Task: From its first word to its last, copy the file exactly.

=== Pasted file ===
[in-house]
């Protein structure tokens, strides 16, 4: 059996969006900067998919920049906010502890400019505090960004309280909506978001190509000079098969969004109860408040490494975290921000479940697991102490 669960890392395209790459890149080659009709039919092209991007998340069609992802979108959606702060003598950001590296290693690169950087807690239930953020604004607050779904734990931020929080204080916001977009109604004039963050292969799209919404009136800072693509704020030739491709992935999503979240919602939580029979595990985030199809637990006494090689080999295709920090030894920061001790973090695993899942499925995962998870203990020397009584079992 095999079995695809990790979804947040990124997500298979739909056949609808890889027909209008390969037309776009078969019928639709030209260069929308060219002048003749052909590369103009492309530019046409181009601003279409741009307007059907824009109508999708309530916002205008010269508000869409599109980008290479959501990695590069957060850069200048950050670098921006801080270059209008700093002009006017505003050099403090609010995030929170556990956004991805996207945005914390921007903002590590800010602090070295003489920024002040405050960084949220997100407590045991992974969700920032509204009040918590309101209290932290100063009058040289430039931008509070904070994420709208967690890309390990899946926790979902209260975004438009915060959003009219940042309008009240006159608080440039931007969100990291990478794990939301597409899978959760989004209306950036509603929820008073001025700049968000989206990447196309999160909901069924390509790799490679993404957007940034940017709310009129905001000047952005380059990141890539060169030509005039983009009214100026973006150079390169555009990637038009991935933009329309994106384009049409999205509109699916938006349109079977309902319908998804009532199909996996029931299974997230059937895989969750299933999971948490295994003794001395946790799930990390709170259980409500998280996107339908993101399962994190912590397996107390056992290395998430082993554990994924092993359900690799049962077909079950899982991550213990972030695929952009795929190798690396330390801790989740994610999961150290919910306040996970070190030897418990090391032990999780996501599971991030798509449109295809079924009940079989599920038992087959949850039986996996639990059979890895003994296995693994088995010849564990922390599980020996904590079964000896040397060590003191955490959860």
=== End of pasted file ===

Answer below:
[in-house]
């Protein structure tokens, strides 16, 4: 059996969006900067998919920049906010502890400019505090960004309280909506978001190509000079098969969004109860408040490494975290921000479940697991102490 669960890392395209790459890149080659009709039919092209991007998340069609992802979108959606702060003598950001590296290693690169950087807690239930953020604004607050779904734990931020929080204080916001977009109604004039963050292969799209919404009136800072693509704020030739491709992935999503979240919602939580029979595990985030199809637990006494090689080999295709920090030894920061001790973090695993899942499925995962998870203990020397009584079992 095999079995695809990790979804947040990124997500298979739909056949609808890889027909209008390969037309776009078969019928639709030209260069929308060219002048003749052909590369103009492309530019046409181009601003279409741009307007059907824009109508999708309530916002205008010269508000869409599109980008290479959501990695590069957060850069200048950050670098921006801080270059209008700093002009006017505003050099403090609010995030929170556990956004991805996207945005914390921007903002590590800010602090070295003489920024002040405050960084949220997100407590045991992974969700920032509204009040918590309101209290932290100063009058040289430039931008509070904070994420709208967690890309390990899946926790979902209260975004438009915060959003009219940042309008009240006159608080440039931007969100990291990478794990939301597409899978959760989004209306950036509603929820008073001025700049968000989206990447196309999160909901069924390509790799490679993404957007940034940017709310009129905001000047952005380059990141890539060169030509005039983009009214100026973006150079390169555009990637038009991935933009329309994106384009049409999205509109699916938006349109079977309902319908998804009532199909996996029931299974997230059937895989969750299933999971948490295994003794001395946790799930990390709170259980409500998280996107339908993101399962994190912590397996107390056992290395998430082993554990994924092993359900690799049962077909079950899982991550213990972030695929952009795929190798690396330390801790989740994610999961150290919910306040996970070190030897418990090391032990999780996501599971991030798509449109295809079924009940079989599920038992087959949850039986996996639990059979890895003994296995693994088995010849564990922390599980020996904590079964000896040397060590003191955490959860």